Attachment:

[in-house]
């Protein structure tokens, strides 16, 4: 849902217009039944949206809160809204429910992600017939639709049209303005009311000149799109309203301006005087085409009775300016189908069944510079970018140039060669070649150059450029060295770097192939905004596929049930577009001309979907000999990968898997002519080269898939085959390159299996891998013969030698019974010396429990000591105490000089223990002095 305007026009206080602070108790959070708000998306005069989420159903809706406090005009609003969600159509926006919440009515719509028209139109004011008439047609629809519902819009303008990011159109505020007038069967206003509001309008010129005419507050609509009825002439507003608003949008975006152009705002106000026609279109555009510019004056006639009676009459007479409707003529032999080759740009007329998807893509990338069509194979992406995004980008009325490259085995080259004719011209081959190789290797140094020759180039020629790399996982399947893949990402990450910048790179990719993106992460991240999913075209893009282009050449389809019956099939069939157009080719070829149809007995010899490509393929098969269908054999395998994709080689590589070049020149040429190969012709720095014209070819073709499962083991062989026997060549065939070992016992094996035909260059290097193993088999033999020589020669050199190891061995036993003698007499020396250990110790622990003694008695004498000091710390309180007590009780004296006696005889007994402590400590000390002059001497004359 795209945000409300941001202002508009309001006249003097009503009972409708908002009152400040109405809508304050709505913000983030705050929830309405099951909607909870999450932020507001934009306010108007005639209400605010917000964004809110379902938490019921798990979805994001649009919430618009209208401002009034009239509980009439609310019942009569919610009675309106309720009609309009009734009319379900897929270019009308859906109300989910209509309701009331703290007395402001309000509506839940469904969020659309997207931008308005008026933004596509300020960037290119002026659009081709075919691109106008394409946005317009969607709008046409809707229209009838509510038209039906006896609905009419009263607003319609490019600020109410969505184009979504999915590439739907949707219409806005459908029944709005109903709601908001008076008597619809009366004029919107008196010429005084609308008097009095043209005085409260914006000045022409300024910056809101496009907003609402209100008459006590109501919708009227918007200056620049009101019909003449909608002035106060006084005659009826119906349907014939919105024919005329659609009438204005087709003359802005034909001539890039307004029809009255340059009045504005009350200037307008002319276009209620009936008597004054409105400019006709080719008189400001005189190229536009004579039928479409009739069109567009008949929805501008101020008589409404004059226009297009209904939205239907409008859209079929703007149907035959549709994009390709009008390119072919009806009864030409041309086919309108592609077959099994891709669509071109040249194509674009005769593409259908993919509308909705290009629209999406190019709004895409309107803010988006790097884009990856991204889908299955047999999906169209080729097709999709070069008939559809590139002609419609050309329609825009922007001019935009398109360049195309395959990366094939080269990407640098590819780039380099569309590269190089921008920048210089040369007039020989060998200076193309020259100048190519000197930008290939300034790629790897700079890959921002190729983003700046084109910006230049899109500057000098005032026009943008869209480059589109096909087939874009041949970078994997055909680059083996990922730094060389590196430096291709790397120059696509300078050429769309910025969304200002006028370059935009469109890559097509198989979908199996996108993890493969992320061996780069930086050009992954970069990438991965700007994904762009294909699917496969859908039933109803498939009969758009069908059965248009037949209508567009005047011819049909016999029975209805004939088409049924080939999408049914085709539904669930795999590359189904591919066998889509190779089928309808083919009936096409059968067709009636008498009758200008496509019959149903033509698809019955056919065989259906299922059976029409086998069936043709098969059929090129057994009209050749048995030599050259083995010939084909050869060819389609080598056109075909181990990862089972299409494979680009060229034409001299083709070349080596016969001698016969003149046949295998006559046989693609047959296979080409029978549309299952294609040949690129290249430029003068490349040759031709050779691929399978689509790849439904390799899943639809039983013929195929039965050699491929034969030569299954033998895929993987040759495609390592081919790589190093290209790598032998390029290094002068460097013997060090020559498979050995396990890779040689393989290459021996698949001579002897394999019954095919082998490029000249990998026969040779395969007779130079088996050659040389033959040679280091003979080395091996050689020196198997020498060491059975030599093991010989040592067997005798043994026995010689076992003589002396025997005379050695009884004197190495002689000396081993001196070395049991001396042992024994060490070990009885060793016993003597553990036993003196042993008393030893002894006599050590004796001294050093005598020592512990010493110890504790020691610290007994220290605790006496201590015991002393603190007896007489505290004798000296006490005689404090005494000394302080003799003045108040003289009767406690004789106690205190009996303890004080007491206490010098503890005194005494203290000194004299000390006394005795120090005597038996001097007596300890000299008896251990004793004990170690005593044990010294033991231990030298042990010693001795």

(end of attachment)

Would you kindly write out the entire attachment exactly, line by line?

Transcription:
[in-house]
């Protein structure tokens, strides 16, 4: 849902217009039944949206809160809204429910992600017939639709049209303005009311000149799109309203301006005087085409009775300016189908069944510079970018140039060669070649150059450029060295770097192939905004596929049930577009001309979907000999990968898997002519080269898939085959390159299996891998013969030698019974010396429990000591105490000089223990002095 305007026009206080602070108790959070708000998306005069989420159903809706406090005009609003969600159509926006919440009515719509028209139109004011008439047609629809519902819009303008990011159109505020007038069967206003509001309008010129005419507050609509009825002439507003608003949008975006152009705002106000026609279109555009510019004056006639009676009459007479409707003529032999080759740009007329998807893509990338069509194979992406995004980008009325490259085995080259004719011209081959190789290797140094020759180039020629790399996982399947893949990402990450910048790179990719993106992460991240999913075209893009282009050449389809019956099939069939157009080719070829149809007995010899490509393929098969269908054999395998994709080689590589070049020149040429190969012709720095014209070819073709499962083991062989026997060549065939070992016992094996035909260059290097193993088999033999020589020669050199190891061995036993003698007499020396250990110790622990003694008695004498000091710390309180007590009780004296006696005889007994402590400590000390002059001497004359 795209945000409300941001202002508009309001006249003097009503009972409708908002009152400040109405809508304050709505913000983030705050929830309405099951909607909870999450932020507001934009306010108007005639209400605010917000964004809110379902938490019921798990979805994001649009919430618009209208401002009034009239509980009439609310019942009569919610009675309106309720009609309009009734009319379900897929270019009308859906109300989910209509309701009331703290007395402001309000509506839940469904969020659309997207931008308005008026933004596509300020960037290119002026659009081709075919691109106008394409946005317009969607709008046409809707229209009838509510038209039906006896609905009419009263607003319609490019600020109410969505184009979504999915590439739907949707219409806005459908029944709005109903709601908001008076008597619809009366004029919107008196010429005084609308008097009095043209005085409260914006000045022409300024910056809101496009907003609402209100008459006590109501919708009227918007200056620049009101019909003449909608002035106060006084005659009826119906349907014939919105024919005329659609009438204005087709003359802005034909001539890039307004029809009255340059009045504005009350200037307008002319276009209620009936008597004054409105400019006709080719008189400001005189190229536009004579039928479409009739069109567009008949929805501008101020008589409404004059226009297009209904939205239907409008859209079929703007149907035959549709994009390709009008390119072919009806009864030409041309086919309108592609077959099994891709669509071109040249194509674009005769593409259908993919509308909705290009629209999406190019709004895409309107803010988006790097884009990856991204889908299955047999999906169209080729097709999709070069008939559809590139002609419609050309329609825009922007001019935009398109360049195309395959990366094939080269990407640098590819780039380099569309590269190089921008920048210089040369007039020989060998200076193309020259100048190519000197930008290939300034790629790897700079890959921002190729983003700046084109910006230049899109500057000098005032026009943008869209480059589109096909087939874009041949970078994997055909680059083996990922730094060389590196430096291709790397120059696509300078050429769309910025969304200002006028370059935009469109890559097509198989979908199996996108993890493969992320061996780069930086050009992954970069990438991965700007994904762009294909699917496969859908039933109803498939009969758009069908059965248009037949209508567009005047011819049909016999029975209805004939088409049924080939999408049914085709539904669930795999590359189904591919066998889509190779089928309808083919009936096409059968067709009636008498009758200008496509019959149903033509698809019955056919065989259906299922059976029409086998069936043709098969059929090129057994009209050749048995030599050259083995010939084909050869060819389609080598056109075909181990990862089972299409494979680009060229034409001299083709070349080596016969001698016969003149046949295998006559046989693609047959296979080409029978549309299952294609040949690129290249430029003068490349040759031709050779691929399978689509790849439904390799899943639809039983013929195929039965050699491929034969030569299954033998895929993987040759495609390592081919790589190093290209790598032998390029290094002068460097013997060090020559498979050995396990890779040689393989290459021996698949001579002897394999019954095919082998490029000249990998026969040779395969007779130079088996050659040389033959040679280091003979080395091996050689020196198997020498060491059975030599093991010989040592067997005798043994026995010689076992003589002396025997005379050695009884004197190495002689000396081993001196070395049991001396042992024994060490070990009885060793016993003597553990036993003196042993008393030893002894006599050590004796001294050093005598020592512990010493110890504790020691610290007994220290605790006496201590015991002393603190007896007489505290004798000296006490005689404090005494000394302080003799003045108040003289009767406690004789106690205190009996303890004080007491206490010098503890005194005494203290000194004299000390006394005795120090005597038996001097007596300890000299008896251990004793004990170690005593044990010294033991231990030298042990010693001795």